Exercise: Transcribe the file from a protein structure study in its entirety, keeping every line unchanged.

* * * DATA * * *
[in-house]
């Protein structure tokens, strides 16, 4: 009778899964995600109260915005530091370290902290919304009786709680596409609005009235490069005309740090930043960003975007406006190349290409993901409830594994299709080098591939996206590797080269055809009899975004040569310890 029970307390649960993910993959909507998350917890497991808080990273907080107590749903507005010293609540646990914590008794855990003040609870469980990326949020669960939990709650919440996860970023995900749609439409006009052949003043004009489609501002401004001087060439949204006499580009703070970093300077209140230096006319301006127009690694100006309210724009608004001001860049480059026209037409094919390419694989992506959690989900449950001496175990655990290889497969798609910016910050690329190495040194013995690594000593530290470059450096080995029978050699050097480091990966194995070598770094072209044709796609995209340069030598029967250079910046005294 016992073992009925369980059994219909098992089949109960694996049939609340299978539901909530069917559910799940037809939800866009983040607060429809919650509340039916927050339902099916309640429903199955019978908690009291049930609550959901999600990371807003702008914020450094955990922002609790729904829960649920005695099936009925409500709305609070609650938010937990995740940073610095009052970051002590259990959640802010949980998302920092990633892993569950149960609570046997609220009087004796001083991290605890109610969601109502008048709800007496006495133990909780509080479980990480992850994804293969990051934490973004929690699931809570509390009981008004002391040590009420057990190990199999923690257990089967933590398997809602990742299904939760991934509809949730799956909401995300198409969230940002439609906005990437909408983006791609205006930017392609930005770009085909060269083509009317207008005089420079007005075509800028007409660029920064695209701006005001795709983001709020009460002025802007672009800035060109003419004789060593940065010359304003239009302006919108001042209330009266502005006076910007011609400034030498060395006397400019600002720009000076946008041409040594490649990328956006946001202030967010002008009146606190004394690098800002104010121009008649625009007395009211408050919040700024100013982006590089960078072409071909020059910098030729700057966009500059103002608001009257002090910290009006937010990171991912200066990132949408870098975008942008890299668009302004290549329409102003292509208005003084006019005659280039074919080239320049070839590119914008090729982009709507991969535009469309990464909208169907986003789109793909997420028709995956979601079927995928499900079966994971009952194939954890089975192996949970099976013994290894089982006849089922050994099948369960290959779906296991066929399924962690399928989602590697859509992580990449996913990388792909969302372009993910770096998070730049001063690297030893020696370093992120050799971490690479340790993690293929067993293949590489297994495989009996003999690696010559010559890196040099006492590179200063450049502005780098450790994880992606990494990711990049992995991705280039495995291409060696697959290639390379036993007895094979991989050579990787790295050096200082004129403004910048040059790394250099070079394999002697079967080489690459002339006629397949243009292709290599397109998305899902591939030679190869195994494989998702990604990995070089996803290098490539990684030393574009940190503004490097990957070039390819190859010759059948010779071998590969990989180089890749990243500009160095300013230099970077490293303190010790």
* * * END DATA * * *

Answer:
[in-house]
């Protein structure tokens, strides 16, 4: 009778899964995600109260915005530091370290902290919304009786709680596409609005009235490069005309740090930043960003975007406006190349290409993901409830594994299709080098591939996206590797080269055809009899975004040569310890 029970307390649960993910993959909507998350917890497991808080990273907080107590749903507005010293609540646990914590008794855990003040609870469980990326949020669960939990709650919440996860970023995900749609439409006009052949003043004009489609501002401004001087060439949204006499580009703070970093300077209140230096006319301006127009690694100006309210724009608004001001860049480059026209037409094919390419694989992506959690989900449950001496175990655990290889497969798609910016910050690329190495040194013995690594000593530290470059450096080995029978050699050097480091990966194995070598770094072209044709796609995209340069030598029967250079910046005294 016992073992009925369980059994219909098992089949109960694996049939609340299978539901909530069917559910799940037809939800866009983040607060429809919650509340039916927050339902099916309640429903199955019978908690009291049930609550959901999600990371807003702008914020450094955990922002609790729904829960649920005695099936009925409500709305609070609650938010937990995740940073610095009052970051002590259990959640802010949980998302920092990633892993569950149960609570046997609220009087004796001083991290605890109610969601109502008048709800007496006495133990909780509080479980990480992850994804293969990051934490973004929690699931809570509390009981008004002391040590009420057990190990199999923690257990089967933590398997809602990742299904939760991934509809949730799956909401995300198409969230940002439609906005990437909408983006791609205006930017392609930005770009085909060269083509009317207008005089420079007005075509800028007409660029920064695209701006005001795709983001709020009460002025802007672009800035060109003419004789060593940065010359304003239009302006919108001042209330009266502005006076910007011609400034030498060395006397400019600002720009000076946008041409040594490649990328956006946001202030967010002008009146606190004394690098800002104010121009008649625009007395009211408050919040700024100013982006590089960078072409071909020059910098030729700057966009500059103002608001009257002090910290009006937010990171991912200066990132949408870098975008942008890299668009302004290549329409102003292509208005003084006019005659280039074919080239320049070839590119914008090729982009709507991969535009469309990464909208169907986003789109793909997420028709995956979601079927995928499900079966994971009952194939954890089975192996949970099976013994290894089982006849089922050994099948369960290959779906296991066929399924962690399928989602590697859509992580990449996913990388792909969302372009993910770096998070730049001063690297030893020696370093992120050799971490690479340790993690293929067993293949590489297994495989009996003999690696010559010559890196040099006492590179200063450049502005780098450790994880992606990494990711990049992995991705280039495995291409060696697959290639390379036993007895094979991989050579990787790295050096200082004129403004910048040059790394250099070079394999002697079967080489690459002339006629397949243009292709290599397109998305899902591939030679190869195994494989998702990604990995070089996803290098490539990684030393574009940190503004490097990957070039390819190859010759059948010779071998590969990989180089890749990243500009160095300013230099970077490293303190010790």